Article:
Elizabeth Watson was an imposing presence, well over six feet tall with auburn hair. Sort of an Eleanor Roosevelt-looking  kind of woman. She spent 53 years in education, mostly in  Muleshoe, teaching  primarily at the junior high level, and later becoming the curriculum director. She was the curriculum director until the powers that be gave her a promotion and the more impressive-sounding title of Assistant Superintendent for Instruction. They even renamed the junior high in her honor. She contributed much to the students of Muleshoe over the years and dedicated herself to her job.
Despite her commanding presence and earnestness of purpose,  Mrs. Watson was probably the most naive, innocent person on the school’s payroll, which worked in our favor when she invited a woman named Toody Bird (really) to speak to us at the first day faculty inservice session one year. Toody Bird was quite the education icon in her Austin circle of influence, where she was then a counselor at Westlake High School. As short as Mrs. Watson was tall, as outspoken as Mrs. Watson was proper, she was most entertaining as she shared with us the wisdom of her experiences. Mrs. Watson could see the woman had much to teach us, but she was apparently unprepared for Toody’s devilish sense of humor and total disregard for worrying about offending someone when she had something to say.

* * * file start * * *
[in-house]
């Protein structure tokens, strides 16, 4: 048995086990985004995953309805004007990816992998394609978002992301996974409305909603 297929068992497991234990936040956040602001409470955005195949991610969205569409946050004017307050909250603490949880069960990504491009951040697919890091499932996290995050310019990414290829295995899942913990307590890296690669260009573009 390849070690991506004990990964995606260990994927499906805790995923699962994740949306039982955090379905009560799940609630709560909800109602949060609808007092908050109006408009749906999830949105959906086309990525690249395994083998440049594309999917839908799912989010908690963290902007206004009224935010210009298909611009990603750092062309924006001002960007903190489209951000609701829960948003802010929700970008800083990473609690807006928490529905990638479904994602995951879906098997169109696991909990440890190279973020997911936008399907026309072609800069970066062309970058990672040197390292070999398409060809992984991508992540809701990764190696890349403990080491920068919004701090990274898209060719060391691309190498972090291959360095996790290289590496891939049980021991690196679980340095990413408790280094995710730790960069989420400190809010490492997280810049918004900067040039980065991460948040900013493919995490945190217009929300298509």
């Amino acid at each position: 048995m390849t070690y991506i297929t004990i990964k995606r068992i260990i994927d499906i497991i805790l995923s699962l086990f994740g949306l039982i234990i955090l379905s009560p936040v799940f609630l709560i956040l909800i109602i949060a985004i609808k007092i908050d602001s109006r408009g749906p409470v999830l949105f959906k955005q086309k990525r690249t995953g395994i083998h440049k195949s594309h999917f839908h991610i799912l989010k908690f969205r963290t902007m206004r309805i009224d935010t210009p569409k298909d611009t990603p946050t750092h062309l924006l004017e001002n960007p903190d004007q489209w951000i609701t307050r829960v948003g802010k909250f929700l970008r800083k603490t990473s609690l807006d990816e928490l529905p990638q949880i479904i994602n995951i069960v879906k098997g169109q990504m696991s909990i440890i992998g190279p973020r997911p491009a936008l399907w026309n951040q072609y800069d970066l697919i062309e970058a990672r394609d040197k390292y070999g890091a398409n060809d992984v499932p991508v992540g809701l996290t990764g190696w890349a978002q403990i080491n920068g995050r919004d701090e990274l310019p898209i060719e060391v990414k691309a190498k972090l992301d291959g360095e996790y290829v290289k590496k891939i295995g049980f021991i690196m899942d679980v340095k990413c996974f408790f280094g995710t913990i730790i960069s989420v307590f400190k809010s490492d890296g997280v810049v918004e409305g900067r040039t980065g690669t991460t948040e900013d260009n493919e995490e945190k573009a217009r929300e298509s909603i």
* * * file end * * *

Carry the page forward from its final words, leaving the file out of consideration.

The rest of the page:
Toody got the ball rolling by telling us that she found a note on a notepad in her motel room that said, “For a good time, call Elizabeth Watson at ….. We all laughed gleefully; Mrs. Watson turned about three shades of red. Then there was Mrs. Bird’s comment about not wanting to go to the doctor because they just scared the hell out of her, which brought more laughter, more red face, and Mrs. Watson’s  frantic glance at the school board members to see how they were taking all of that profanity.  But then came the coup de grace, the story that lived on way past the inservice day.
Seems there was a student who would show up early to school and sit outside Mrs. Bird’s office. She would just sit quietly and pleasantly and then leave when the bell rang. Figuring that she should live up to her title of school counselor, Toody finally asked the girl if she needed something or would like to talk to someone, to which the girl thanked her and said no, she just liked to sit there in the morning before class started so she could, you know.. and at that point she gestured with her hands making the shape of a box. Toody looked at her and frowned, trying to understand. The girl made the box gesture again to no more recognition on Toody’s face. She finally gave up and said, “You know, Miz Bird, get my shit together.”
Mrs. Watson probably had nightmares for years over that. The faculty, however, relived the moment with gusto for years after that by making the box gesture to get the same point across. There are still a few of us around who can read that sign language. And we all have days like that girl when we need just a little time to organize things so we can handle the crap we might have to deal with on any given day. Which was, of course, the purpose of the story: take the time to prepare for the day and be willing to ask questions to really understand what someone is thinking.
Mrs. Watson died in 2002 at the age of 86, but her legacy lives on.